The police claim that Jama was driving too fast in a construction zone on the Interstate when his tractor-trailer crashed into other vehicles that had slowed down.

The crash caused the deaths of four people and caused injuries to dozens of other people. Jama has been charged with four separate counts of reckless homicide, one for each of the victims. He is also charged with eight counts of aggravated reckless driving for having caused “great bodily harm” to those who were injured.

In a 2017 case a man was able to get a relatively better deal by taking a plea bargain that was offered by the prosecution.

Christopher Roman, 34, had pleaded guilty to one count of reckless driving instead of a charge of reckless homicide. In August 2015, his vehicle struck another vehicle which crashed into a pole causing the deaths of two people.

The man had originally been charged with reckless homicide by the prosecution but the defense was able to negotiate a much softer deal with the State Office.

Romano was sentenced to 90 days in jail and two years’ probation on the charge of reckless driving.

In another case, a man from the Lake County Court pleaded not guilty to two separate charges of reckless homicide.

Nicholas Zaworski of Park City was charged with multiple counts of allegedly speeding in a construction zone where he struck Matthew Paulson who was working on the site.

The Attorney’s Office claims that Zaworski had fallen asleep on the wheel while speeding through the area. His vehicle veered off the road and onto the shoulder area where it struck Paulson. The workman was pushed into his truck and later pronounced dead.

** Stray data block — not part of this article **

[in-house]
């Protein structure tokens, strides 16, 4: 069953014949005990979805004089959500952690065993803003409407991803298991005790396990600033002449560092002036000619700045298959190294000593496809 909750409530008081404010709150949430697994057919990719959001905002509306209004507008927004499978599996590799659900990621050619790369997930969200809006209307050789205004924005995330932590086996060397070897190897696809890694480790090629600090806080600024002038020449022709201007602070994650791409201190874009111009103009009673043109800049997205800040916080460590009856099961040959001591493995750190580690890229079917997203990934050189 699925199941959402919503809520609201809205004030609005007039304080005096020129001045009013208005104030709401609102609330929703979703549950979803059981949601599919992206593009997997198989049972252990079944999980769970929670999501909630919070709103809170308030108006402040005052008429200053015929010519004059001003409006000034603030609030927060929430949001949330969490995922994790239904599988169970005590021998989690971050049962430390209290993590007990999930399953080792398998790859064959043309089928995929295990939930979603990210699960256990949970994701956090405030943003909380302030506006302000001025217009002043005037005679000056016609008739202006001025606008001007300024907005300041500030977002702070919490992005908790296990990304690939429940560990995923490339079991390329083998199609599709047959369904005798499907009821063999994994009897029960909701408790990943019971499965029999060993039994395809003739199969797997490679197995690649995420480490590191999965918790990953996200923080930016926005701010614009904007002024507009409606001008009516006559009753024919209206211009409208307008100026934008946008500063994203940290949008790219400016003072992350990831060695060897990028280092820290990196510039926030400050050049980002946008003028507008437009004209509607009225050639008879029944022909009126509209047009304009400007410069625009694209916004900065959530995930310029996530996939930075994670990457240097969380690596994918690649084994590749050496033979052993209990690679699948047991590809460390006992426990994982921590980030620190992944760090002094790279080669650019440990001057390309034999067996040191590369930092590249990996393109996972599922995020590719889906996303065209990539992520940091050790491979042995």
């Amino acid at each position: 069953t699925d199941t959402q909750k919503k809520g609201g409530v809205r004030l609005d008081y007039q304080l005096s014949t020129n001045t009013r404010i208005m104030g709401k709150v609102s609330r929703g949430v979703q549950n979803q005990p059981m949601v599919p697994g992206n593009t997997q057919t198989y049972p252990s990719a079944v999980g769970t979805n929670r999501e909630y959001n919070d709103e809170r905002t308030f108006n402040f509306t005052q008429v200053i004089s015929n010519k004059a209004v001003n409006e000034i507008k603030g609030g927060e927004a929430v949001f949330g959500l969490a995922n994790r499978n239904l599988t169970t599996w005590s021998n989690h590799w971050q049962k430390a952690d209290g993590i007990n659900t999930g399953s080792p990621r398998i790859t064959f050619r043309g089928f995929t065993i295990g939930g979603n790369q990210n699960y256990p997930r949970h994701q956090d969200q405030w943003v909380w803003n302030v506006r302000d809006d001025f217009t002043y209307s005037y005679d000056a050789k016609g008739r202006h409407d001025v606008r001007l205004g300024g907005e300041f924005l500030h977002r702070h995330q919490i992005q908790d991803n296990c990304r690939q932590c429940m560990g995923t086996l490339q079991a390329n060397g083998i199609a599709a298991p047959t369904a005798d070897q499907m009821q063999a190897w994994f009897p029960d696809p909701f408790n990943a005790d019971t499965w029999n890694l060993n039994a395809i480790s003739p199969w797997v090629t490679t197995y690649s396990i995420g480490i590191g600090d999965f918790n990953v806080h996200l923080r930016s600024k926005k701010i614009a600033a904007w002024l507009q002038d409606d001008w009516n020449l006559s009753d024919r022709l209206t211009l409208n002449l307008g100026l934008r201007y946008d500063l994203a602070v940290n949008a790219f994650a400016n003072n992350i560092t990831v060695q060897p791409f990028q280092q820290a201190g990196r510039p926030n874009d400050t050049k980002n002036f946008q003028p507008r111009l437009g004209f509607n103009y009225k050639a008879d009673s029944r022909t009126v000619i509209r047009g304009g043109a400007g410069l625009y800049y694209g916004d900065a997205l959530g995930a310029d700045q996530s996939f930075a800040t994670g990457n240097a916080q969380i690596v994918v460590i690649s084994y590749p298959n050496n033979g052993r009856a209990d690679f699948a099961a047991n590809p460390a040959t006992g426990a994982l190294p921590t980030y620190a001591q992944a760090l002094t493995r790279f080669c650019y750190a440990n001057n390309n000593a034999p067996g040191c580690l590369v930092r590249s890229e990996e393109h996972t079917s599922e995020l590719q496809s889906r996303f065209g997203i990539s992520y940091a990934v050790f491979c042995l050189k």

Zaworkski’s vehicle flipped after the crash and he had to be taken to a medical center where he was treated and later released.

Possible Legal Defenses

People charged with reckless homicide have a number of defenses available. The question of responsibility always comes up in reckless homicide cases.

The initial knee-jerk reaction is to blame the person who suffered the least injury as reckless while the person with the most grievous injury or death is believed to be the victim. This isn’t necessarily the case in every circumstance however.

Consider the case of Zaworski presented above where the prosecution claims that the driver allegedly fell asleep and veered into a construction worker causing his death through reckless homicide.

The defendant has claimed ‘not guilty’ to the charges and the burden would be on the prosecution to show that he fell asleep or drove in a reckless manner. The prosecution found no trace of alcohol or intoxicants in the defendant’s blood.

Without going into the specific circumstances of the case, it seems likely that Zaworski’s defense team would be able to question where Paulson was working on the road at the time of the accident. If it can be shown that there wasn’t enough of a warning sign for drivers to beware of work in progress, or if Paulson was working in the middle of the road, it could raise the question of responsibility.

The best defense in reckless homicide cases is to argue that the defendant did not act recklessly. While it may not necessarily get the case dismissed, it can significantly get the penalty reduced in most cases where a defendant can show that he or she acted responsibly.